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Luck, Ep. 1.01: “Pilot” admirably faces down expectations

Luck, Ep. 1.01: “Pilot” admirably faces down expectations

Luck, Season 1, Episode 1: “Pilot”
Written by David Milch
Directed by Michael Mann
Airs Sundays on HBO

More than most series – and even more than most HBO series – Luck is facing down a hell of a set of expectations. For the first time since the disastrously-received (but, in some corners, quietly revered) John From Cincinatti, showrunner David Milch (Deadwood, NYPD Blue) is back at the helm of his own series again. Accompanying him: producer and pilot director Michael Mann (Heat, Collateral, Ali, etc.), bona-fide movie stars Dustin Hoffman and Nick Nolte, a host of other notable character actors and TV regulars (Dennis Farina, Jill Hennessy, Richard Kind, and, later on, Michael Gambon). Most crucially of all, Luck centers around a millieu that evokes the grimy hopefulness of Deadwood‘s lawless camp: the world of horse racing. It’s safe to say expectations may be unreasonable.

As it turns out, Luck‘s pilot is precisely the sum of those aforementioned parts – and for now, that’s likely good enough. (Those are some pretty strong parts, after all.)

Like the Deadwood pilot, Luck‘s first 60 minutes have a whole lot of heavy lifting to do, and most of it is done with considerable grace. Though Hoffman, who essays Milch Surrogate #1 (aka ex-con gangster Chester Bernstein), gets top billing and some of the showier dialogue, Luck is an ensemble piece in the strictest sense of the word. That means Nolte (Milch Surrogate #2, known only as “The Old Man”) gets about the same amount to do, but so do “hard to understand” trainer Escalante (John Ortiz), perpetually broke father-and-son gamblers Marcus (Kevin Dunn)  and Jerry (Jason Gedrick), and cocky jockey Leon (Tom Payne). Hennessey only really gets one scene as horse doctor Jo, but she does manage to snag one of the more memorable entrances in recent TV history.

(On the two Milch surrogates: Bernstein captures his tenacious, tempestuous side – and the fact that he’s been locked up for three years and is released in the first scene of the pilot is just too delicious a parallel not to point out, since Luck‘s pilot wrapped sometime last year and Cincinatti‘s one season bowed out in, yes, ’07. As for Nolte, The Old Man seems to reflect Milch’s true-blue love and affection for both the sport itself and the creatures who toil away within it without knowing why or how they were chosen, and it also seems as though he’ll be the character to most frequently supply wistful philosophical musings of the sort Milch is so fond of penning.)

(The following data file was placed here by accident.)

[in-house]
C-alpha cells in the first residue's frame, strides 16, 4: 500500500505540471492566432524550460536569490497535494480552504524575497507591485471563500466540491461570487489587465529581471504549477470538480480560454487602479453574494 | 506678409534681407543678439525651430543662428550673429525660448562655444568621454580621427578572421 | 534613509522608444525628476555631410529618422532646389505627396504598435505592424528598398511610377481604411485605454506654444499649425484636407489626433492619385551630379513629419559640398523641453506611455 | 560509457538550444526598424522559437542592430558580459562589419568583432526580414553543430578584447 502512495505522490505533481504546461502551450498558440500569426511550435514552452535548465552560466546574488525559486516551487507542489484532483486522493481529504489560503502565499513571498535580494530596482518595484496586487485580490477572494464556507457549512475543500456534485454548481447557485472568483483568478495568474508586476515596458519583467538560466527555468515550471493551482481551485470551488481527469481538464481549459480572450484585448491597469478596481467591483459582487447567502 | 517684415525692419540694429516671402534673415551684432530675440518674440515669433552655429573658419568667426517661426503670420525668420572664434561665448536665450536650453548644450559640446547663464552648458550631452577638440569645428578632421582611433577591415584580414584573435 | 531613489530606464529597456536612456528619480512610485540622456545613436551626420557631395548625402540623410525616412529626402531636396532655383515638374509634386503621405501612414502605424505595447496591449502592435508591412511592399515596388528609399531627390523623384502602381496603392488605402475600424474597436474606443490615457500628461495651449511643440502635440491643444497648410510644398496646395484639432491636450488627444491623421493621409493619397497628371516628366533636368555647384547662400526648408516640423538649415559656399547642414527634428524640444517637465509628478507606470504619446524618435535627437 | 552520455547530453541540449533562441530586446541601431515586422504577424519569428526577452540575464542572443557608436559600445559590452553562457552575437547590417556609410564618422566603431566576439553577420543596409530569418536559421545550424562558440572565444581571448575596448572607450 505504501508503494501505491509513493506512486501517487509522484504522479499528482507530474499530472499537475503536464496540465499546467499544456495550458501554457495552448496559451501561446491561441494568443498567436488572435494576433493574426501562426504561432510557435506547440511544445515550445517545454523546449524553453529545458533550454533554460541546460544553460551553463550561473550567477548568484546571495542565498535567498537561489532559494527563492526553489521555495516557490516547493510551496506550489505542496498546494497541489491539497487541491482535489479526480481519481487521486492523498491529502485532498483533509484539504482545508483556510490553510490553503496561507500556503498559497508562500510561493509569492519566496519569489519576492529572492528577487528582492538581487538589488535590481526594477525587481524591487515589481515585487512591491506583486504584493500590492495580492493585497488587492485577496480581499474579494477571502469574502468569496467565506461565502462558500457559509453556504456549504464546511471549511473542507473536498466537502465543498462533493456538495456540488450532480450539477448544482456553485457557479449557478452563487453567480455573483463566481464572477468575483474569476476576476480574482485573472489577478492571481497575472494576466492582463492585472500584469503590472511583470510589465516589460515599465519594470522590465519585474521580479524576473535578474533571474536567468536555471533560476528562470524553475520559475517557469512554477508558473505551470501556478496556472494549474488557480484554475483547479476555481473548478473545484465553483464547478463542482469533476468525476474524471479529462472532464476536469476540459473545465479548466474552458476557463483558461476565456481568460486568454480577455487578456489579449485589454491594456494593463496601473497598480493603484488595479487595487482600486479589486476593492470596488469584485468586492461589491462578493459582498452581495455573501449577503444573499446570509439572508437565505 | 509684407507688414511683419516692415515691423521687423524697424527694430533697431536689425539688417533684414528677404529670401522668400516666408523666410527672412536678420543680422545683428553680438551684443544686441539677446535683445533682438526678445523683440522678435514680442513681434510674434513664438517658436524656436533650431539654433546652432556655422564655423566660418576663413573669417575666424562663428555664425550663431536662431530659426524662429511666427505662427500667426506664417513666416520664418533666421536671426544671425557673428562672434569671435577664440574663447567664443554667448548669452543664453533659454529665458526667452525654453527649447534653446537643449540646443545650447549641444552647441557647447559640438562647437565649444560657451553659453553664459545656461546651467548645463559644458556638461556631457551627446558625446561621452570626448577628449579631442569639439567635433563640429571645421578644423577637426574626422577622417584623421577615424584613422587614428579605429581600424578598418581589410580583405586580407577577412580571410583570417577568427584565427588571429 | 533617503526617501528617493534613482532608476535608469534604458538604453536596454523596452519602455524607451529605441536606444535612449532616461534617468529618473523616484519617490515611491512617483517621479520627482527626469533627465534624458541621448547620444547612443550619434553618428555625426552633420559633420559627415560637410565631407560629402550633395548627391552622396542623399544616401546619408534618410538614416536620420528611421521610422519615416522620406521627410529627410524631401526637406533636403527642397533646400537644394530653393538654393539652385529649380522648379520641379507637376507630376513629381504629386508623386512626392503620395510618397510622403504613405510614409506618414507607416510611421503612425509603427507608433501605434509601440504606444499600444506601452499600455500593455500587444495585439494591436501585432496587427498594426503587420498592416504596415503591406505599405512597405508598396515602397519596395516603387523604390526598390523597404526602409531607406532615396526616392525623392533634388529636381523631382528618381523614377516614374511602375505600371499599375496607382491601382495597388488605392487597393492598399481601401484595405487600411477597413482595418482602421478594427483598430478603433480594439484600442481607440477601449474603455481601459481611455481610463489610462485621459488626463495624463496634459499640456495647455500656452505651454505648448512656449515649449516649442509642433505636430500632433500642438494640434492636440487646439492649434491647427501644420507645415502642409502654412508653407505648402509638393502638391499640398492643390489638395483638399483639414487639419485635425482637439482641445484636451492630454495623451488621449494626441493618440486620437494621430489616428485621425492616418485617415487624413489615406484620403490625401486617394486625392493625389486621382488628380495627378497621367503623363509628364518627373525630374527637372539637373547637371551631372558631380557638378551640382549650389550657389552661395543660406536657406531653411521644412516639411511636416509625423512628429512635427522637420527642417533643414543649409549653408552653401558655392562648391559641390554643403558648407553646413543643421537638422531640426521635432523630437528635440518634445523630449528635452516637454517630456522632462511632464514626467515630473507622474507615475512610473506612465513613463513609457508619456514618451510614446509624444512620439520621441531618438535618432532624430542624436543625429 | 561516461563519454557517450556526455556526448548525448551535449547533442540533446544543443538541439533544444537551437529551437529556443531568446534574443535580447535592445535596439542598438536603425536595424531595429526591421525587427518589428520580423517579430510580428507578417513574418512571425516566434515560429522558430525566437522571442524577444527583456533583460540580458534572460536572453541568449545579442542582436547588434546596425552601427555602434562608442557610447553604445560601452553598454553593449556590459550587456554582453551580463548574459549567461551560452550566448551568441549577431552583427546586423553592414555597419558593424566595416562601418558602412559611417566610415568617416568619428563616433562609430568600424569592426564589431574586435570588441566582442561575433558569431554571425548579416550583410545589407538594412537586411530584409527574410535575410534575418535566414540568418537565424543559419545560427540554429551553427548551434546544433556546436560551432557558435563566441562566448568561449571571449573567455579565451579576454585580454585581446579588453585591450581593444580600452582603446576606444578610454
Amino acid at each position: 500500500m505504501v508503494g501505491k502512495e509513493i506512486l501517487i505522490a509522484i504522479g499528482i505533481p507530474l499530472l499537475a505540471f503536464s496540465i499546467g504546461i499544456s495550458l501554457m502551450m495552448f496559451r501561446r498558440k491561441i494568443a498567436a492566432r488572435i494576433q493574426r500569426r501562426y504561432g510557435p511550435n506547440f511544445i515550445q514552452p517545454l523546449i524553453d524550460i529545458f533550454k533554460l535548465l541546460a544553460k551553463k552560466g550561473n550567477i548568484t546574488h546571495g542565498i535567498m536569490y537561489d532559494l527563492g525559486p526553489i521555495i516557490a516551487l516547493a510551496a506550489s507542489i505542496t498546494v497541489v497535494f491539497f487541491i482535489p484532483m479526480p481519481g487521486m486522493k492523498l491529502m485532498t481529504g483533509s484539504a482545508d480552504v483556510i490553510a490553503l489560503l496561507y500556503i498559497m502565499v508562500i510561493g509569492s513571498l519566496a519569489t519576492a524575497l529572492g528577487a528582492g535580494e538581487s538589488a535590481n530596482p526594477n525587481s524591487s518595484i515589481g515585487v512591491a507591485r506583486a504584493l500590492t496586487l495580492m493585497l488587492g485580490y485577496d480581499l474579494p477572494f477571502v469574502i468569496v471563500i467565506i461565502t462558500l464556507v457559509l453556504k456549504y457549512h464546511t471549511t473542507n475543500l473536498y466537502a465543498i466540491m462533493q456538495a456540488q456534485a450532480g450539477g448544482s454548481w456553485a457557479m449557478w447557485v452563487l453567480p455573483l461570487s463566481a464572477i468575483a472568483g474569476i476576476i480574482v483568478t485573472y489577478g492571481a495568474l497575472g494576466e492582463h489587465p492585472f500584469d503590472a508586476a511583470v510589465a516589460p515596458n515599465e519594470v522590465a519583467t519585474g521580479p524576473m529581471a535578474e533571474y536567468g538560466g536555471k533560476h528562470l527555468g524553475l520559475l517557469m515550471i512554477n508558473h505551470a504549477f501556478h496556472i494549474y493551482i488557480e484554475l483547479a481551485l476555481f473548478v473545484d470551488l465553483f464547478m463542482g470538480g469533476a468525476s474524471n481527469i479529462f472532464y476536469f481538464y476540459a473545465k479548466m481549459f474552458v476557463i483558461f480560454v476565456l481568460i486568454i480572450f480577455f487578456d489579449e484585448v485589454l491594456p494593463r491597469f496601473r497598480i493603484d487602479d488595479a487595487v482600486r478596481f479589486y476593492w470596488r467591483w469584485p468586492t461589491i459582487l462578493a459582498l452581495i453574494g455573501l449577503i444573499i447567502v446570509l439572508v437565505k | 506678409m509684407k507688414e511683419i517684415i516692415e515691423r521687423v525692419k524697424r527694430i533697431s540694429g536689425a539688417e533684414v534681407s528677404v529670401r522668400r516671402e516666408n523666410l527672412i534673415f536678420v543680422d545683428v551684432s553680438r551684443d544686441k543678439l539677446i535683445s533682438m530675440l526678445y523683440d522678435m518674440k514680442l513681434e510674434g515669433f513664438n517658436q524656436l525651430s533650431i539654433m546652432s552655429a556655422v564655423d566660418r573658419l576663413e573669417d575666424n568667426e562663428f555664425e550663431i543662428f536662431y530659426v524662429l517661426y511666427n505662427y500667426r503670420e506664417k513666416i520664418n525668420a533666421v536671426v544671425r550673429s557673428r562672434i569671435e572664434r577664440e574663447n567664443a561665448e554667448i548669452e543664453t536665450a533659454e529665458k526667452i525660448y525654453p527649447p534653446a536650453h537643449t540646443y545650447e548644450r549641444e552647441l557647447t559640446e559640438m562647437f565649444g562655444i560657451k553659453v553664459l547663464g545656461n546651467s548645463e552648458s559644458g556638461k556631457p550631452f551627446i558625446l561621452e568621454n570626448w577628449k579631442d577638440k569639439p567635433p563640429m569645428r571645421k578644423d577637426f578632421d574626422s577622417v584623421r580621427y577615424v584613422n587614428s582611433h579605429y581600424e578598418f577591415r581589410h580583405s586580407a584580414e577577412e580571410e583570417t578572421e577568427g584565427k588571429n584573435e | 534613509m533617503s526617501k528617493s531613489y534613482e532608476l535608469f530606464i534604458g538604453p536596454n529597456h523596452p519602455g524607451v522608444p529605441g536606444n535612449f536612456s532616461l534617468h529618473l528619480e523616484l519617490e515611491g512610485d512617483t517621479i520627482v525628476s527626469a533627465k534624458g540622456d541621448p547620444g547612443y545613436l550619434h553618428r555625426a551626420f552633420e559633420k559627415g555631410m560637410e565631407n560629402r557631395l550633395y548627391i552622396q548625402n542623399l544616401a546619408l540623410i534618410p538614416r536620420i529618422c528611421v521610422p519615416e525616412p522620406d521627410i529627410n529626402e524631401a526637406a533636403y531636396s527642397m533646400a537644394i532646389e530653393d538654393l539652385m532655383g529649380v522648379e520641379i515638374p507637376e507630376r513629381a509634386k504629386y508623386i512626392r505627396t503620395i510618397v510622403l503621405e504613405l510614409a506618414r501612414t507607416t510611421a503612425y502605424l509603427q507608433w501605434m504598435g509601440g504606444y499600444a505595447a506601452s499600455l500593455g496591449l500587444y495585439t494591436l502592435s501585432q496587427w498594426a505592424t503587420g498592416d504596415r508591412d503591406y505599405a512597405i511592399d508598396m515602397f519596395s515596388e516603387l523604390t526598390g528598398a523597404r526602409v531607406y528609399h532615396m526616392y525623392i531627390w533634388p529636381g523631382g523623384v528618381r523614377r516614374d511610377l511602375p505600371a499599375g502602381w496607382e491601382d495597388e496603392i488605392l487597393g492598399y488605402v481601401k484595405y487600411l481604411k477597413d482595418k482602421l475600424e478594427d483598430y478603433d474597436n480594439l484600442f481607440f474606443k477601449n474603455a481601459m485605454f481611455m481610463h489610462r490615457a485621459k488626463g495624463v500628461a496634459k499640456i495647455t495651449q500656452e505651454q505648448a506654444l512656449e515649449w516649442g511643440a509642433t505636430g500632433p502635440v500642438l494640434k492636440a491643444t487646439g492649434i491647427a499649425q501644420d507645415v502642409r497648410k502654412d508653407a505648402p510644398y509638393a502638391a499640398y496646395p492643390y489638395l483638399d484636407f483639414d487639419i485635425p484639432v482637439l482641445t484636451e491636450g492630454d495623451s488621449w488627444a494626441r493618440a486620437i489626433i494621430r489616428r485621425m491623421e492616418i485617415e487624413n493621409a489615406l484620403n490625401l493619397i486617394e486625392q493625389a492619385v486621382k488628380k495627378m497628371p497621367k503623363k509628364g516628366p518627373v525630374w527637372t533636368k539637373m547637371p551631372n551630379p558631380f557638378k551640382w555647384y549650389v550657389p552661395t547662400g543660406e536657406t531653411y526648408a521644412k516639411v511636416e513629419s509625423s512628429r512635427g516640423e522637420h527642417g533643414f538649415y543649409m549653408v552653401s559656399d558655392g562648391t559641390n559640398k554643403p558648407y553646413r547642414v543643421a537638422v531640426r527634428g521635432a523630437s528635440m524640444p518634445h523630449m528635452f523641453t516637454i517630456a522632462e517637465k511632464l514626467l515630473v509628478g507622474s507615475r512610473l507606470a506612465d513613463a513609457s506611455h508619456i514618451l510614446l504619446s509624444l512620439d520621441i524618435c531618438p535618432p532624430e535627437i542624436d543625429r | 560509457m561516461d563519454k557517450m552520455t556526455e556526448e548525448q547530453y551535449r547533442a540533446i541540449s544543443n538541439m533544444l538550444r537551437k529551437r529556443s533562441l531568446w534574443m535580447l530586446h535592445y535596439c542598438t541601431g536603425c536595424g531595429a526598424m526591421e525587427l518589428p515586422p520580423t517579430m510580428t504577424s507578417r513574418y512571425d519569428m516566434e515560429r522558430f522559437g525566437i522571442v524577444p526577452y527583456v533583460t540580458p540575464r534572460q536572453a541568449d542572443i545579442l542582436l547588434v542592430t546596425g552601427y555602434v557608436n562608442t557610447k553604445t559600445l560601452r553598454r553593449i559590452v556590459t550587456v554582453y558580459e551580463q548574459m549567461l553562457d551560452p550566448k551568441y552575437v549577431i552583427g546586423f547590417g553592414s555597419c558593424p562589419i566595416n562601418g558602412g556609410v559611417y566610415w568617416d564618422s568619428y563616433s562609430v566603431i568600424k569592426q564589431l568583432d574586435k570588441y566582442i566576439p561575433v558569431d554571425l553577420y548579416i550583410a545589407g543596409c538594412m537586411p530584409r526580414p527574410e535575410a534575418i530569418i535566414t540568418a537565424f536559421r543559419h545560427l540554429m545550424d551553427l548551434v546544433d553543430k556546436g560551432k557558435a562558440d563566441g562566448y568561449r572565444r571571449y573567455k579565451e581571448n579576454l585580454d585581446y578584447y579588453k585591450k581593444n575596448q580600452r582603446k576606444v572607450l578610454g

What Luck‘s pilot gets most crucially right is getting us involved in this eventful first set of six races, even if the precise machinations of the sport and the betting schemes are not immediately clear to the layman. Without an excess of exposition, Milch and Mann artfully lay out the stakes for the crowd and, more importantly, the feel of the race itself. Mann is the ideal choice to lens the pilot, as he sets up the shooting style needed to capture the speed and intensity of the race, which future directors will likely (or at least should) hew close to. That we’re at all invested in the outcome of this first episode’s set of races is no mean feat.

On the less positive side, compared to a flawless pilot like Deadwood‘s, “Pilot” doesn’t manage to convince us of the memorability of its cast of characters quite yet. Ortiz, Payne and Gedrick stand out, likely because more happens to their characters than to any others throughout the hour, but there’s no sense from this first hour that any of these figures will resonate on the same level as Deadwood‘s key players. That can be chalked up partially to the pilot’s need to establish relatively unfamiliar terrain (as opposed to Deadwood‘s well-trod setting), but Milch’s dialogue also doesn’t have quite the same kick. (Some small moments of repetition and clarification pleasingly echo Mamet in his prime, though.)

The best sign of Luck‘s future success lies in its execution of a key scene late in the pilot involving one of Escalante’s horses. Though the Sigur Ros tune gooses the scene a little too much – ex-Tinderstick Dickon Hinchliffe’s original score, on the other hand, is distinctive and appropriate throughout – the weight of what transpires is communicated effectively and without excess. As far as bouts of tough love go, it’s not too far removed from watching the creators of one of the best TV shows ever give it his all with some fine collaborators, only to greet him with: “Not bad. Let’s see what else you got.”

Simon Howell